Lion Cubs — fun in the sun! San Diego Photographer

This big guy just became a daddy….
And he apparently wants to tell the world about it:
Video I captured of his ROAR!  Just click – it’s amazing!

The cubs were full of energy and I can’t tell you how entertaining they were to watch….

And their folks were sweet and playful right back at them………..
The average gestation period of a lion is around 110 days, the female giving birth to a litter of one to four cubs in a secluded den.   The cubs themselves are born blind – their eyes do not open until roughly a week after birth. They weigh 2.6–4.6 lb at birth and are almost helpless, beginning to crawl a day or two after birth and walking around three weeks of age.

The lioness moves her cubs to a new den site several times a month, carrying them one by one by the nape of the neck, to prevent scent from building up at a single den site and thus avoiding the attention of predators that may harm the cubs.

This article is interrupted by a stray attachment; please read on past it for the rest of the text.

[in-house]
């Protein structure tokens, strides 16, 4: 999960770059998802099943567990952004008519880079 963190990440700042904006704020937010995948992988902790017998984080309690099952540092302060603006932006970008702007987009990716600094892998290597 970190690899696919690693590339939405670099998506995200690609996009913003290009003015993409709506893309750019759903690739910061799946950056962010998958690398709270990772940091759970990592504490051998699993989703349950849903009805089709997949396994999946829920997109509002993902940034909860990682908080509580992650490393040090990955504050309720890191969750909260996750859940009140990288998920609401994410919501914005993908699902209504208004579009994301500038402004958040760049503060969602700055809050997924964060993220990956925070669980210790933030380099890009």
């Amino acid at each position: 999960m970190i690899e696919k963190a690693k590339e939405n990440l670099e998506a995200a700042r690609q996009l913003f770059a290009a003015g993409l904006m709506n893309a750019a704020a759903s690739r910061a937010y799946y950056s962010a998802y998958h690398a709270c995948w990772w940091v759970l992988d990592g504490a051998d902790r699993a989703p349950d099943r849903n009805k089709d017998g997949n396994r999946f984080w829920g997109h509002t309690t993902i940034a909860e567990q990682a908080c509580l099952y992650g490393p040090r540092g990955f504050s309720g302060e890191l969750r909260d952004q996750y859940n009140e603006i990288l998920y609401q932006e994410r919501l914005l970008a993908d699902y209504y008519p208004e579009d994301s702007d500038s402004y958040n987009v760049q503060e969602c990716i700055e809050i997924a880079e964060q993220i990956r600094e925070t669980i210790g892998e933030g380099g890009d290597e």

Usually, the mother does not integrate herself and her cubs back into the pride until the cubs are six to eight weeks old.  Sometimes this introduction to pride life occurs earlier, however, particularly if other lionesses have given birth at about the same time.

In the wild cubs face many dangers, such as predation by jackals, hyenas, leopards, martial eagles, and snakes. Even buffaloes, should they catch the scent of lion cubs, often stampede toward the thicket or den where they are being kept, doing their best to trample the cubs to death while warding off the lioness. Furthermore, when one or more new males oust the previous male(s) associated with a pride, the conqueror(s) often kill any existing young cubs. All in all, as many as 80% of the cubs will die before the age of two

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